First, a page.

Square Enix and Crystal Dynamics successfully rebooted the Tomb Raider franchise in 2013 and would go on to deliver a stellar sequel with Rise of the Tomb Raider. Crystal Dynamics, however, has been moved off the franchise to work on the still unrevealed Avengers Project. While they work on that, development duties for Tomb Raider have fallen to Eidos Montreal (Thief, Deus Ex) who are forging ahead with Shadow of the Tomb Raider. We had a chance to see and go hands-on with Lara Croft’s latest adventure to see how Eidos Montreal is handling the third entry in the reboot series.
The demo began with a hands-off walkthrough of Paititi, Shadow of the Tomb Raider’s hub world. Residing in the Mesoamerican jungles, this settlement has been mostly untouched by modern society and serves as a place for Lara to let loose and show a range of emotions.
According to Eidos Montreal, Paititi is the franchise’s largest hub area to date and is stuffed with content for players to pursue. Lara can talk with the locals, acquire side missions, trade and sell items, and interact with objects in the environment. Stepping outside the town, Lara can discover hidden tombs and other secret areas.
Tomb Raider and Rise of the Tomb Raider had a nasty habit of taking themselves too seriously, something Shadow of the Tomb Raider’s story also seems to share. Dark and broody without any levity ended up damaging the narrative of the previous games as it never gave the characters a chance to develop. Two games in, we still haven’t seen a side of Lara that isn’t about killing, getting tossed around like a quarter tumbling in a dryer, or brooding over some slight to her family or friends. With Paititi, Shadow of the Tomb Raider finally has a chance to add that levity and inject some character in Lara’s hardened persona.
From here, we got to play a section from the beginning of the game. Lara has tracked Trinity to Latin America in search of an ancient Mayan relic believed to hold power to reshape the world. The Tomb Raider games have always been lookers, and Shadow of the Tomb Raider is no exception. Played on a high-performance PC with Nvidia’s latest graphics cards, the game does look quite excellent in 4K.
The beginning portion of the demo focused on solving puzzles and underwater traversal. If you’ve played the previous titles, then you know what type of puzzles you’ll experience in Shadow. From quick jumps across platforms to playing with rope tethers, it’s all typical Tomb Raider stuff. Finally, Lara was able to nab the treasure, a fancy looking dagger that appeared to set off an earthquake when removed.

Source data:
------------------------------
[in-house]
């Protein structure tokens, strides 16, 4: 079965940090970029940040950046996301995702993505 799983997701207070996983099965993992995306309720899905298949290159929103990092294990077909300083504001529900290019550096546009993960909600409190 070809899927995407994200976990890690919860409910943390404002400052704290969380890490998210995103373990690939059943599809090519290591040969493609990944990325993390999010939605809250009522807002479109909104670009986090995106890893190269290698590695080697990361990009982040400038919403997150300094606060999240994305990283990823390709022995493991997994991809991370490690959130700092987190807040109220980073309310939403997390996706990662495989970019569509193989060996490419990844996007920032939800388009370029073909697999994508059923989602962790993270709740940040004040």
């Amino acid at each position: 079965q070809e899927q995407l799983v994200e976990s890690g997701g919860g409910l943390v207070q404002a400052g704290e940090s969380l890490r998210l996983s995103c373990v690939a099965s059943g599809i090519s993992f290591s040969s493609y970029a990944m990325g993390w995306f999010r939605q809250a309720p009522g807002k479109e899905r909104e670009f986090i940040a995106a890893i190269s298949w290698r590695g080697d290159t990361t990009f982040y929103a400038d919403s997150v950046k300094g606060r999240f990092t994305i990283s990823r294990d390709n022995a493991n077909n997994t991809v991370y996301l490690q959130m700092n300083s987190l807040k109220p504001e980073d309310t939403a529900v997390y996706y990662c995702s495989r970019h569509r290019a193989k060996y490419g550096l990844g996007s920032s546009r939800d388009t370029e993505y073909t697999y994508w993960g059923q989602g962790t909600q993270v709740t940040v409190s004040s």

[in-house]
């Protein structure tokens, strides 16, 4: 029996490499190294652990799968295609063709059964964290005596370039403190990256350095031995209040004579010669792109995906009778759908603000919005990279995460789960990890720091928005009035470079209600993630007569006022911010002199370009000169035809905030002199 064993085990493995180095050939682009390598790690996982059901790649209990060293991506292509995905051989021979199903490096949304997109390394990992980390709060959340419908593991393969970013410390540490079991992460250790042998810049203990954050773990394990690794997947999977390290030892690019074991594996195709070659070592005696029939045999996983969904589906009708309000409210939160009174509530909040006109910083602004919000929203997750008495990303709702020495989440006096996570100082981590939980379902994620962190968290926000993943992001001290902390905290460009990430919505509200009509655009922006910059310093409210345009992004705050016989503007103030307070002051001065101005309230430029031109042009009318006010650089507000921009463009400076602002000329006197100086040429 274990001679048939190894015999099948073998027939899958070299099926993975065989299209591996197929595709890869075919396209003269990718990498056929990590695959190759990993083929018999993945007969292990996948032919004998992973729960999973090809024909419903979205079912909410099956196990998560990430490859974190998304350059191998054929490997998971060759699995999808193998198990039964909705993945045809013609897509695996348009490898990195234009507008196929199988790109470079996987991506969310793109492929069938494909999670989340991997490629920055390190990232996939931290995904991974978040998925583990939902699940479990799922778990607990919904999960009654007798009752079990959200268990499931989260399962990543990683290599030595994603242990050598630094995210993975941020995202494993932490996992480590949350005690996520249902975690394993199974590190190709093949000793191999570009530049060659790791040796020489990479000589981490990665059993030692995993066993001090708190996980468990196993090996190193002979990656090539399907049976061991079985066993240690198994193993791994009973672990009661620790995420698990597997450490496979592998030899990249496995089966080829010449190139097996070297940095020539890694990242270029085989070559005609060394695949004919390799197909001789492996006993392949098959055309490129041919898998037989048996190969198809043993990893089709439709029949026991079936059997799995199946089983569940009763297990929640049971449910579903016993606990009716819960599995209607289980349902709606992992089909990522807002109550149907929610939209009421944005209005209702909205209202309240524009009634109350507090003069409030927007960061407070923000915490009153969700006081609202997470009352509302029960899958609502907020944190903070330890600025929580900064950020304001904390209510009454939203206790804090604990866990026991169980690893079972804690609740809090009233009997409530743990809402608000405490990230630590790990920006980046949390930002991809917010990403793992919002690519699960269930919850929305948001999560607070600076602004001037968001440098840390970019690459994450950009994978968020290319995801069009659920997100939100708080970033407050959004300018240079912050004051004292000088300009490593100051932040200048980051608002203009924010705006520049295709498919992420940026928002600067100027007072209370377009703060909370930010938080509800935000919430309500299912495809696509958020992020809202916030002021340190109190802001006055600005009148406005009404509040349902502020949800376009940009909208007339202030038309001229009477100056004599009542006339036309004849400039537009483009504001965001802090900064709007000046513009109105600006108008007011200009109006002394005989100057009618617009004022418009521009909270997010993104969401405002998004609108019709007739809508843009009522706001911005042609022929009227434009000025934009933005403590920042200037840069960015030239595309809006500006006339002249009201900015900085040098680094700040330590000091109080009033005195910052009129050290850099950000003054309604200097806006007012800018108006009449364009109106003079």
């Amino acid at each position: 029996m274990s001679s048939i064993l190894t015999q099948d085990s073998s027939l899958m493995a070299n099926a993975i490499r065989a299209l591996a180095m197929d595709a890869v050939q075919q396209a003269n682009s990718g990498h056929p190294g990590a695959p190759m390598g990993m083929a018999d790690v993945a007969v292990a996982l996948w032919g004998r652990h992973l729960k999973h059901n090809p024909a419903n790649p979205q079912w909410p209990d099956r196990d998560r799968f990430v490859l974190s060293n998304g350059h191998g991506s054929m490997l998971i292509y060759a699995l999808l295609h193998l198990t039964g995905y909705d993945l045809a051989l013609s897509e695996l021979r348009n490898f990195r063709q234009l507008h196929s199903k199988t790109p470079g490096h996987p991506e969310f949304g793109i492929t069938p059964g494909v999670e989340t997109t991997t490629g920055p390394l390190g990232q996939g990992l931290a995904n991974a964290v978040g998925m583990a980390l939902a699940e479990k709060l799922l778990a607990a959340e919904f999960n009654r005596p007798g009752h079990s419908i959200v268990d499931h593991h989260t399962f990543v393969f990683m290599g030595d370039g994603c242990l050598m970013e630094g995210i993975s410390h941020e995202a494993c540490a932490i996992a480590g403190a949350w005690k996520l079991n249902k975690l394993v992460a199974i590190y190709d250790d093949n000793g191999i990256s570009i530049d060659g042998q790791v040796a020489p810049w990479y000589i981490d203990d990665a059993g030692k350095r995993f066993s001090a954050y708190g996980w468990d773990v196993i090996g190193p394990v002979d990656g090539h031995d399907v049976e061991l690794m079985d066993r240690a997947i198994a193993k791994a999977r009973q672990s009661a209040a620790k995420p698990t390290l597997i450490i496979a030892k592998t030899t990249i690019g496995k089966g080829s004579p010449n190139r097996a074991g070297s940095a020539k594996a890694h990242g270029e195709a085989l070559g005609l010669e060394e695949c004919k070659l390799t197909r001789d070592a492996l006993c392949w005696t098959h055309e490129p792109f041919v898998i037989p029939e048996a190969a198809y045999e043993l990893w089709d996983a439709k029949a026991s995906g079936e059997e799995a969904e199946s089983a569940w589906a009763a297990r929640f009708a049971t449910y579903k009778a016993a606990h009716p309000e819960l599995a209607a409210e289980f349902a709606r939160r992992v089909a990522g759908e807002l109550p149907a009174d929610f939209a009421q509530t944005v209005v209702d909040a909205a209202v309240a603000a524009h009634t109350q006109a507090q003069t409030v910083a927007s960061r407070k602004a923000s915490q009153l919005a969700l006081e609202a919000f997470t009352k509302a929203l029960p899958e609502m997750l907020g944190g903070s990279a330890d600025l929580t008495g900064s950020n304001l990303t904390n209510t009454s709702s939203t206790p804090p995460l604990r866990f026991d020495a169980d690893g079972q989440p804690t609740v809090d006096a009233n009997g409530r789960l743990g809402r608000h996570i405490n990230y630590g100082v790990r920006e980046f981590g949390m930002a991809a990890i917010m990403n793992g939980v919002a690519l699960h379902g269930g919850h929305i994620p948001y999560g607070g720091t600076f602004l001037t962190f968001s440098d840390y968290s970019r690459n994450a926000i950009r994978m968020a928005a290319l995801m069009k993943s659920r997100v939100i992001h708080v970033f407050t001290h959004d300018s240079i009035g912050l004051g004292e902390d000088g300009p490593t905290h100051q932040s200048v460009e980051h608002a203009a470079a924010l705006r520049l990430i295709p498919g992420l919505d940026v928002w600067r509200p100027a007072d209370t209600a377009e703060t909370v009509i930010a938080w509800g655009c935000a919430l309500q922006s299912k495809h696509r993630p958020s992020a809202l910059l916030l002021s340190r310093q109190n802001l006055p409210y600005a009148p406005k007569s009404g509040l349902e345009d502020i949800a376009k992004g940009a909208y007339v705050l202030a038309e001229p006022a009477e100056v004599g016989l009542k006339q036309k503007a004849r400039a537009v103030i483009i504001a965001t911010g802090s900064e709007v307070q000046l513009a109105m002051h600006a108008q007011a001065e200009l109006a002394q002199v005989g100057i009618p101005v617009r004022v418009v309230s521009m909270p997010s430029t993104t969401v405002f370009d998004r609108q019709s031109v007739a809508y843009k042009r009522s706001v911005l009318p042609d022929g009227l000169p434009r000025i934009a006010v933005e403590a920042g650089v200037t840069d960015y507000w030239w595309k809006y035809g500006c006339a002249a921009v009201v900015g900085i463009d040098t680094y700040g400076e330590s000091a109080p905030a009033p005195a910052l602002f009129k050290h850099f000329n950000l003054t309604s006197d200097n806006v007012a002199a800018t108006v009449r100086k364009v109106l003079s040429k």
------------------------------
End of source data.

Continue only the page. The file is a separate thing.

The focus then shifted to combat as Lara attempted to escape the ruins and make it back to her friend, Jonah. Eidos Montreal has worked hard to give Lara more stealth-based abilities to make her feel like a dangerous predator. In the demo, Lara was able to hide up against walls covered with vines, leap out at her opponents for a stealth kill, and then hide the bodies in the greenery. Other stealth abilities hinted at in the trailer, including fear darts and mud camouflage, were not available in the demo. Stealth was always a strength in the previous titles, and it’s nice to see it further expanded upon in Shadow of the Tomb Raider.
Gun combat, on the other hand, has always been the weakest element, and it doesn’t look like Shadow of the Tomb Raider is fixing that. The shooting remains fast and loose, and the auto-cover system lacks the accuracy of a dedicated cover system. Firefights take place in arenas that feel like they’d been over-designed for combat. The stages feel like they’ve been manipulated to provide Lara with plenty of cover to duck behind. No arena during the demo ever gave us the feeling that the combat areas could have been natural occurrences. Playing with guns in Shadow of the Tomb Raider just doesn’t feel like a natural part of the game, and the gap in quality between firefights and stealth and puzzles only seems to be widening with each entry. In an age where we get excellent third-person shooters, Shadow of the Tomb Raider stands out, and not in a good way.
Shadow of the Tomb Raider is said to be the darkest entry in the franchise and Eidos Montreal appears to be living up to Crystal Dynamics’ previous work, both good and bad. They’ve done an excellent job expanding the stealth-based options, which is their area of expertise and putting together a gorgeous game. Puzzles, while fun, feel too similar to what has come before, but the combat feels as if it’s been barely touched at all. We live in an age of excellent third-person action games that it is weird to play a game that plays it so safe with the same old puzzles and firefights. Hopefully, we’ll see some additional variety and risks in the full game when it launches.
Shadow of the Tomb Raider is out September 14 on PS4, Xbox One and PC.